close

Stroke order rule 2 – top to bottom

Here’s another easy rule that we can memorise immediately. Stroke order rule 2 says:

Write the uppermost stroke first, then write the next uppermost stroke, and keep going.

Kanji stroke diagram showing the kanji 二 futatsu 'two', 三 mittsu 'three', 丁 TEI 'T shape', 工 KOU 'craft', 弓 yumi 'bow'. It illustrates the stroke order rule 2, according to which kanji strokes are written from the top to the bottom.
futatsu ‘two’, mittsu ‘three’, TEI ‘T shape’, KOU ‘craft’, yumi ‘bow’.

Study the stroke order for the characters futatsu, mittsu, TEI, KOU and yumi, and notice how strokes are written top to bottom, irrespective of each stroke’s direction. Let’s focus on yumi.

Kanji stroke diagram showing the kanji 弓 yumi 'bow'. It illustrates the stroke order rule 2, according to which kanji strokes are written from the top to the bottom.

I hope you won’t be offended by the extremely simplified drawing but as they say: repetita iuvant. 🙂 Let’s break down the process of writing the kanji yumi.

  • Identify the 1st stroke, starting from the top (s.o. rule 2).
  • Start stroke 1 from the left (s.d. rule 1), make a 90-degree turn toward South, and stop.
  • Identify the 2nd stroke counting from the top (s.o. rule 2).
  • Write stroke 2 from the left (s.d. rule 1), stopping where stroke 1 ended, thus joining the two strokes together.
  • Identify the 3rd and last stroke, again counting from the top (s.o. rule 2).
  • Write stroke 3 from the top (s.d. rule 2), making two 90-degree turns and finishing with a small hook.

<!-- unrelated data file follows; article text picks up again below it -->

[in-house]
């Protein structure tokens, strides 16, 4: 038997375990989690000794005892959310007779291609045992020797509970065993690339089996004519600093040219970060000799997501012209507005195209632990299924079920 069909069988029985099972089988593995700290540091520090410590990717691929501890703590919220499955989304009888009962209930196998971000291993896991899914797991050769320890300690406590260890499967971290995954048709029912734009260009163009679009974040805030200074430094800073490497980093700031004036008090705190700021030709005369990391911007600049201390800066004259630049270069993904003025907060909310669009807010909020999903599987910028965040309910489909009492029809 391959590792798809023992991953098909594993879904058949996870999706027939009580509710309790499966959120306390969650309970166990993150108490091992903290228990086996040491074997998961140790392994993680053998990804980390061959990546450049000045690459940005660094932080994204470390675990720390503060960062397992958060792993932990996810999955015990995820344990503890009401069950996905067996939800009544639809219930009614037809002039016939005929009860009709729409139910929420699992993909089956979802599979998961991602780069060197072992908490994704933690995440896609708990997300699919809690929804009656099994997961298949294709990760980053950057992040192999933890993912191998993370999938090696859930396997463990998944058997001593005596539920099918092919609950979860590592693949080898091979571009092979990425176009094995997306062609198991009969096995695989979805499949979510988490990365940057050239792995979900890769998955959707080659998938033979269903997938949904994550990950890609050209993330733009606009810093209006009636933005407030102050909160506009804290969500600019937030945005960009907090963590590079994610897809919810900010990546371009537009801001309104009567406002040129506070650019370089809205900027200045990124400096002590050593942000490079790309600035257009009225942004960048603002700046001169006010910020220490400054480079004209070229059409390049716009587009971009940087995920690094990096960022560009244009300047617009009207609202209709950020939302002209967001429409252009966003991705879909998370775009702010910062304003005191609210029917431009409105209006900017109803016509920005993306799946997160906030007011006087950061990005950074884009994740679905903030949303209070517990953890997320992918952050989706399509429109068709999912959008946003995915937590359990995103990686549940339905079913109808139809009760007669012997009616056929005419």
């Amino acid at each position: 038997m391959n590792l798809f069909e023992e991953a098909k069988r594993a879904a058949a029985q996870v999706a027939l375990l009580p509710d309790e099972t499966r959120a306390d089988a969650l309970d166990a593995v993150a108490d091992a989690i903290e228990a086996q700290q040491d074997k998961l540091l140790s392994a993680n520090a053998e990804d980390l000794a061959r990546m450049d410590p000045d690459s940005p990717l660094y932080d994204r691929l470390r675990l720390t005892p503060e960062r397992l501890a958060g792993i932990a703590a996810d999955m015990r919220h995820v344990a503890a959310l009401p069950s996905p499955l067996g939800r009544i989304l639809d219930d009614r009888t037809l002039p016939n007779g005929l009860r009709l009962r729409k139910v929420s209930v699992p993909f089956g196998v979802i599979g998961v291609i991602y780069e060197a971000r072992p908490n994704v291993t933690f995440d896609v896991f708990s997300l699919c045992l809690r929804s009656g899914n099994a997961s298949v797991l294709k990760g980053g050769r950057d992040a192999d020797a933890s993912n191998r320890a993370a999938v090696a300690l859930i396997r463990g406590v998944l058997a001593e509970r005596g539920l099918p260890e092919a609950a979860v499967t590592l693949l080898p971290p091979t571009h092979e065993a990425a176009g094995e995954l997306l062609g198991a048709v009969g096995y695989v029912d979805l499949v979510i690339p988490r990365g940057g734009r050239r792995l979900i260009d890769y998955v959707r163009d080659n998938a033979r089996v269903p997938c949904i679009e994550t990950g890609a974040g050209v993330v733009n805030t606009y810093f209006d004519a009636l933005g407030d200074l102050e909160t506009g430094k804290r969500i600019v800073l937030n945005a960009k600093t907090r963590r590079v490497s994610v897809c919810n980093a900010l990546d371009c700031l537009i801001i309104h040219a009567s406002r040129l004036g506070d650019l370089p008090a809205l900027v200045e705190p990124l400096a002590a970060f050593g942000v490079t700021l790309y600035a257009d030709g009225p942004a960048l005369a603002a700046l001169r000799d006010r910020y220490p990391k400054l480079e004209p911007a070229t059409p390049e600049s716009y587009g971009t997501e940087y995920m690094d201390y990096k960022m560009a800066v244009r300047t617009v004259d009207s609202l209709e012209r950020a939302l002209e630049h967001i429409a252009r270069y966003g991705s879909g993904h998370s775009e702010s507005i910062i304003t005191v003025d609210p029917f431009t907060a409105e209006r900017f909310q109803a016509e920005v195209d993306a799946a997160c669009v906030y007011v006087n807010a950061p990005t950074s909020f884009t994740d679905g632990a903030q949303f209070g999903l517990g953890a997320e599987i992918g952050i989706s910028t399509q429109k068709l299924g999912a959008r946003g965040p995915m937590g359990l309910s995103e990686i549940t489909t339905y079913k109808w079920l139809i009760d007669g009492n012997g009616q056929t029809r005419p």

How to write the shape kuchi

Now that you know stroke direction/order 1 and 2, you can learn how to write the shape/kanji kuchi ‘mouth’, sometimes called the “box shape” or “square”. Let’s study the characters below.

Kanji stroke diagram showing the kanji 口 kuchi 'mouth', 歌 uta 'song', 品 shina 'merchandise', 器 utsuwa 'vessel'. It illustrates how to apply the stroke order rules 1 and 2, and stroke direction rules 1 and 2, to this ambiguous shape.
kuchi ‘mouth’, uta ‘song’, shina ‘merchandise’, utsuwa ‘vessel’.

The shape kuchi is ambiguous with regard to stroke order because it is not clear whether we should first write the left vertical stroke or the bent top-right stroke. The diagram above has already resolved this ambiguity, and the stroke order of this shape should be committed to memory immediately.

  1. First we write the left vertical stroke top to bottom. (Now we have only two strokes left, so we know exactly what to do, i.e. apply the stroke order rules we just learned).
  2. Second we write the bent top stroke. Remember, we are going top to bottom.
  3. Third we write the low stroke, completing the shape.

You can notice how no rule has been broken. Practice writing the characters above until you are familiar with the box shape.

« PreviousNext »

– Back to Index –

Leave a Reply

Your email address will not be published. Required fields are marked *

*